Whether you’re finishing your bare-bones basement or just renovating a small portion, choosing the right flooring for your space is usually a difficult decision. Basements floors typically need to be more durable than floors you might consider for your kitchen or dining room. Materials like hardwood, laminate and linoleum are out of the question if there’s any risk of dampness or flooding. Although those popular options might be off the table, there are a number of great materials that will work in any basement. Read on to find out the best flooring options for your basement.
1. Engineered Wood Flooring
Engineered hardwood is a fantastic hardwood alternative for rooms susceptible to fluctuations in temperature and humidity. Engineered hardwood is created by pressure bonding a top layer of dried out hardwood with a base made of plywood, high-density fiberboard (HDF) or solid wood. This process creates a material that looks very similar to hardwood but is significantly more durable.
There are a few different ways to install engineered hardwood, meaning you’re unlikely to run into complications no matter the state of your basement. That being said, this combination of aesthetics and durability doesn’t come cheap – engineered hardwood will usually cost more than hardwood. It will also require a subfloor, adding to the cost of installation. Given the price, you’ll want to hire an expert for installation to ensure everything gets done right.
2. Engineered/Luxury Vinyl Plank or Tile
In the past, some homeowners were wary of vinyl floors and their dated designs. These days, not only does vinyl come in a variety of shapes and patterns, but most retailers carry tiles that closely resemble hardwood and stone. These higher-end vinyl products are called Luxury Vinyl Flooring, or LVF, and are often compared to laminate flooring.
Like laminate, LVF uses high-quality photos to imitate more expensive natural materials. However, unlike laminate, vinyl floors are well-suited for damp areas of the home like bathrooms, laundry rooms and, of course, basements. It’s also worth noting that the added layers in LVF make this option somewhat warmer than tile or sheet flooring. However, while a cork subfloor is not required, you’ll need to add a vapour barrier to prevent moisture from getting trapped between the concrete and the boards.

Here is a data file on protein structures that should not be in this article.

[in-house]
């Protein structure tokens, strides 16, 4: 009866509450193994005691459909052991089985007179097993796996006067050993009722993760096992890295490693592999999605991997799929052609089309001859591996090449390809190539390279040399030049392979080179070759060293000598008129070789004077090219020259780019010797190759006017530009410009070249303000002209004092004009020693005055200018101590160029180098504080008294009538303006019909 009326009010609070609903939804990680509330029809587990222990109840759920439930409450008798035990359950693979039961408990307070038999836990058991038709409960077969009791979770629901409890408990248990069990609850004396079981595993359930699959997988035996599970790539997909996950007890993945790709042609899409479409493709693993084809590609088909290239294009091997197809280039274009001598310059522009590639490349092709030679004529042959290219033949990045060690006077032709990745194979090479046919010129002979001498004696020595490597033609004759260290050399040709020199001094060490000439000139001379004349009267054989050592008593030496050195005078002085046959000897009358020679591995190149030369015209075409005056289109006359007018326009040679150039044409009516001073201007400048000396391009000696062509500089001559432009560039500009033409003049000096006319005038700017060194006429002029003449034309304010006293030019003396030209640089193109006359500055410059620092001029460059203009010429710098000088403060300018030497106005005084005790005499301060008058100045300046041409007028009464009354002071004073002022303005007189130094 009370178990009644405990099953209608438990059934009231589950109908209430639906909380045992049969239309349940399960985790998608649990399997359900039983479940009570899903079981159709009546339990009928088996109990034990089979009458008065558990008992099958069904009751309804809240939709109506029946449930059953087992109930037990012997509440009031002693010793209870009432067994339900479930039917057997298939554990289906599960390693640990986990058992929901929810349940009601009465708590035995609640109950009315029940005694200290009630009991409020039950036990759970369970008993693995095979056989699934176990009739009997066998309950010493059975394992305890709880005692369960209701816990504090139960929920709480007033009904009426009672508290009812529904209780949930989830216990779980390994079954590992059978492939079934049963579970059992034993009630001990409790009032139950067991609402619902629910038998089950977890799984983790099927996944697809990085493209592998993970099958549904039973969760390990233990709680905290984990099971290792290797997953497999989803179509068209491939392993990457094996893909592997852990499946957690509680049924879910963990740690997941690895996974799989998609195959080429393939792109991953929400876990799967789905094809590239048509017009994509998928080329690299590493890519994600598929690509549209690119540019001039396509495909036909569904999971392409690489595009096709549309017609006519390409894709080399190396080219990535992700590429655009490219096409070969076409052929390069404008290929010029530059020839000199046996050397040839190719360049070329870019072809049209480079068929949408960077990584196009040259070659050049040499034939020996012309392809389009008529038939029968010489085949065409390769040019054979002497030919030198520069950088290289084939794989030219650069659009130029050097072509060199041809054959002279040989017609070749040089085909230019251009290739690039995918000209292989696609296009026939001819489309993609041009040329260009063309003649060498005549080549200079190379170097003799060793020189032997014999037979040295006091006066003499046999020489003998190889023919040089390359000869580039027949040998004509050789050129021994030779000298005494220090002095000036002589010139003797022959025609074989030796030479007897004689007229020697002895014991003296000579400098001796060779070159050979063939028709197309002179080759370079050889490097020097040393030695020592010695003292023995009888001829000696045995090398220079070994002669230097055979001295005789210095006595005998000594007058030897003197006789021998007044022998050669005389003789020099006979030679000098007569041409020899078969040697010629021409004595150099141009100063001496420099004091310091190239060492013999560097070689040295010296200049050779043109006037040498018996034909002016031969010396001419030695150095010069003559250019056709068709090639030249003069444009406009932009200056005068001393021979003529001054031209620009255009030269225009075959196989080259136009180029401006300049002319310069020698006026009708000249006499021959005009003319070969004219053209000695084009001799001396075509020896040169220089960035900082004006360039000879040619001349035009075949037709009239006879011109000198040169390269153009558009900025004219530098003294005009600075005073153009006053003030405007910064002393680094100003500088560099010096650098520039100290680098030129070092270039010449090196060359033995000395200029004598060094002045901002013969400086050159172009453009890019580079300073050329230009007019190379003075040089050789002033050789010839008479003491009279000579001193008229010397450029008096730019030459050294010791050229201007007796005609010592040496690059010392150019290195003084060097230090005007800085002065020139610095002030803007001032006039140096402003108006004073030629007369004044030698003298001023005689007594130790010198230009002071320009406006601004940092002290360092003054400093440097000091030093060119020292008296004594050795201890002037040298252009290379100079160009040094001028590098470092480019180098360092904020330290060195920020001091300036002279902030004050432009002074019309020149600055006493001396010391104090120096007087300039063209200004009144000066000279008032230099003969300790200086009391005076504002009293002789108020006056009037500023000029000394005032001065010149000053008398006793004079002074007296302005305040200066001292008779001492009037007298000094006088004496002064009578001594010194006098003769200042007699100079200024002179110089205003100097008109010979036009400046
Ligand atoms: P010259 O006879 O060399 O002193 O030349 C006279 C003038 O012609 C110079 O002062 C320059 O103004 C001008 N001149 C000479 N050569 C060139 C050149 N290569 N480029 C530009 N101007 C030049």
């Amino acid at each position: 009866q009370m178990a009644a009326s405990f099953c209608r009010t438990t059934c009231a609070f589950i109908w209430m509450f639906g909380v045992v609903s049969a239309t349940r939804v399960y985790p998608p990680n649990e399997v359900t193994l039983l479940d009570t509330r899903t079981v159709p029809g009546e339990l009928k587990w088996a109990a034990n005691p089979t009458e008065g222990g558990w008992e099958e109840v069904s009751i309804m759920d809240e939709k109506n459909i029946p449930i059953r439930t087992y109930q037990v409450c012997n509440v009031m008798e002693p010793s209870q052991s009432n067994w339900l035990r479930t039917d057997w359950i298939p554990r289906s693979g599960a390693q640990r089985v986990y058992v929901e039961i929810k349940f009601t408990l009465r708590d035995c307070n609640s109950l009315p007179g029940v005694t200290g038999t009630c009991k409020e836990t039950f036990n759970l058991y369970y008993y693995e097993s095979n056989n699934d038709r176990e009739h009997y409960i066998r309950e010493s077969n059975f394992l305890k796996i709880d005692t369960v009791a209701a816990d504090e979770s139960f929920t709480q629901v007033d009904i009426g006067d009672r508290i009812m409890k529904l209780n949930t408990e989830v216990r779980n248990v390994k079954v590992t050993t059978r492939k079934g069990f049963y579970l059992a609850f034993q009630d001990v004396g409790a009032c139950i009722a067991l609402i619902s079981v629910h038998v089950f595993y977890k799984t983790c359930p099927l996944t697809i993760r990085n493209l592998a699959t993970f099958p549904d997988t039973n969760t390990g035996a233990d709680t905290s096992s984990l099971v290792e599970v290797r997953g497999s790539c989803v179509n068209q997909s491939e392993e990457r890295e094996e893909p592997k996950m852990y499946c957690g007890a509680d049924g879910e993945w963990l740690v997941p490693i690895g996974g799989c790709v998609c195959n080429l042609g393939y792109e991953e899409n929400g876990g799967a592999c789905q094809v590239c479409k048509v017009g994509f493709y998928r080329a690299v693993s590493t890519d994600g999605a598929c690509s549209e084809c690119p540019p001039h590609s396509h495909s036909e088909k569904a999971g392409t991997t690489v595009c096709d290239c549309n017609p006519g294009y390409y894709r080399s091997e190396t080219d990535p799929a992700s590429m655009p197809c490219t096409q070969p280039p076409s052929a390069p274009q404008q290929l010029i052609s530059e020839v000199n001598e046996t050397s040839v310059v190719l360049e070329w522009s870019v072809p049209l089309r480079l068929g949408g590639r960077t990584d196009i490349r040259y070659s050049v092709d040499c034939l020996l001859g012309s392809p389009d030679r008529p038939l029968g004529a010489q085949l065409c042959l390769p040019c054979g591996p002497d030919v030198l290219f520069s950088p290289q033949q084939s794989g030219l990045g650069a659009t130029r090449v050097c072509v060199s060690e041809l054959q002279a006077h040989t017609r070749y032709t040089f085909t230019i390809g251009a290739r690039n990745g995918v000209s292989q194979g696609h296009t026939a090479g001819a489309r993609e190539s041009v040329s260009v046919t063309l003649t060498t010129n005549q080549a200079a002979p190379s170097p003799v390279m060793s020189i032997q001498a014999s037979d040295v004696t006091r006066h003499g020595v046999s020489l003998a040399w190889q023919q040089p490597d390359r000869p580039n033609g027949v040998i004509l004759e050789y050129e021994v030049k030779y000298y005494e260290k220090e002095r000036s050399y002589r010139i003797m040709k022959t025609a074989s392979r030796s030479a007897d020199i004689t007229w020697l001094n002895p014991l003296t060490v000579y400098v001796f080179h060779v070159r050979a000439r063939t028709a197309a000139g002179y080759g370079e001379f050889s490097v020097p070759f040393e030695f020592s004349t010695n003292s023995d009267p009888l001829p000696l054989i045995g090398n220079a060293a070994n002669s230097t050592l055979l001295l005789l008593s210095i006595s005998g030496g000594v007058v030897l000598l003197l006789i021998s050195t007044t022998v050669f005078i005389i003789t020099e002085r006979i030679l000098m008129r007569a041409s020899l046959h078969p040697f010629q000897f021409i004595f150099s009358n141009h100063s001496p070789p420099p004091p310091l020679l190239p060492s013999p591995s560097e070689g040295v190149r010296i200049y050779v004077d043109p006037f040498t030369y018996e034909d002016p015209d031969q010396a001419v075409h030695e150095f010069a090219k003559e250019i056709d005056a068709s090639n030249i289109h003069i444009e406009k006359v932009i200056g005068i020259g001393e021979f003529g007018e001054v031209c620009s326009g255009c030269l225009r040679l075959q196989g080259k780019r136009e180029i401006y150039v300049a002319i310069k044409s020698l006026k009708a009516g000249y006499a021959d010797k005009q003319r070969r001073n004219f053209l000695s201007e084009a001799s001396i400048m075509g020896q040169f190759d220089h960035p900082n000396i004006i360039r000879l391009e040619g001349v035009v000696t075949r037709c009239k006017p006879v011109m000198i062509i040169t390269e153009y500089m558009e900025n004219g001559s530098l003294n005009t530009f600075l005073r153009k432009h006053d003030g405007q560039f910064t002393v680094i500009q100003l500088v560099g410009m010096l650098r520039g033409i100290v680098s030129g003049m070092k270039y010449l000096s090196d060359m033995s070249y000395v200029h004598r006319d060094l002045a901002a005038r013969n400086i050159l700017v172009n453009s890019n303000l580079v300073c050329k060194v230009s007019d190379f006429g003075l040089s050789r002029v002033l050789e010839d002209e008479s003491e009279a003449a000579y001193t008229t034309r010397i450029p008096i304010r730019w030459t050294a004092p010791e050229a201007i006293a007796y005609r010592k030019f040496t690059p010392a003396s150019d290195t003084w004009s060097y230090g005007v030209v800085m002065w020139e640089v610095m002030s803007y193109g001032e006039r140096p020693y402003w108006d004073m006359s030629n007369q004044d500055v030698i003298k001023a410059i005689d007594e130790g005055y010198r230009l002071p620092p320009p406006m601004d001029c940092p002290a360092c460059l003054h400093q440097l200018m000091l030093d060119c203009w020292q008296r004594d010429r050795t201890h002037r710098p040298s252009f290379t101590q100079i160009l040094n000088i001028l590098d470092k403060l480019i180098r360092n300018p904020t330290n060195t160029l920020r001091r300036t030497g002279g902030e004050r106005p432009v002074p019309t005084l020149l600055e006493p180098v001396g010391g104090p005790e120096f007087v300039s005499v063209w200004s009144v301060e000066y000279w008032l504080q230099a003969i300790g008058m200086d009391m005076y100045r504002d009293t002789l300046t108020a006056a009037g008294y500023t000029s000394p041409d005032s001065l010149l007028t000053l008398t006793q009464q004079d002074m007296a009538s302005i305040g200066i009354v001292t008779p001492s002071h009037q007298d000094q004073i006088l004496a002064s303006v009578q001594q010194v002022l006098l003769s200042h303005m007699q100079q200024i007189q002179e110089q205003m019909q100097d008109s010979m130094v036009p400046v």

Vinyl floors can cost anywhere between one to ten dollars per square foot, so we recommend asking a pro about the best product for your budget.
3. Ceramic or Porcelain Tile Flooring
Generally speaking, inorganic materials are better suited for basements than organic counterparts. Inorganic materials, like tile, will not grow mold or rot when subject to moisture (which is likely in a basement). If your basement is prone to flooding but you’re still hoping for hardwood, you’re in luck. Manufacturers have started retailing tile plank floors cut to mimic the look of hardwood. This option will give you the look you’re going for with all the practical benefits of tile.
As an added bonus, tile can be installed directly on top of your existing concrete floor as long as it is level. The downfall of this option is that without the addition of radiant flooring or installation, tile will usually be cold to the touch and will not absorb sound.
Carpeting is warm, cozy, and great for kids. Aesthetically speaking, there’s no better material for creating a warm and inviting basement. Practically speaking, it’s not quite as durable as harder alternatives. However, with the addition of a raised subfloor, you can vastly improve your carpet’s longevity.
In the event of a flood or leak, carpeting can be dried out with the help of industrial equipment. You’ll need to act fast — if left too long, carpeting will start to grow mold. Some carpets are made with built-in moisture barriers, so consult with a pro to determine which options will work for your space.
Practically speaking, concrete outperforms many of the options mentioned above. Not only is concrete inorganic, but it also consists of one single layer. That means there’s much less opportunity for moisture to get trapped somewhere in its core. Similarly, a concrete floor does not require the installation of a subfloor, making installation somewhat more efficient. That being said, a concrete floor is impossible to heat from below, echoes and is difficult to paint or polish. If you’re looking for a durable and usually inexpensive option, concrete is the floor for you.
Although these options work for most basements, we recommend consulting with a pro before making any big commitments. You’ll want to be aware of any issues you may face down the line with moisture, flooding or humidity before selecting a material. When you’re ready to start your project, connect with a pro on HomeStars and get ready to enjoy your new living space.
Post updated November 15, 2019.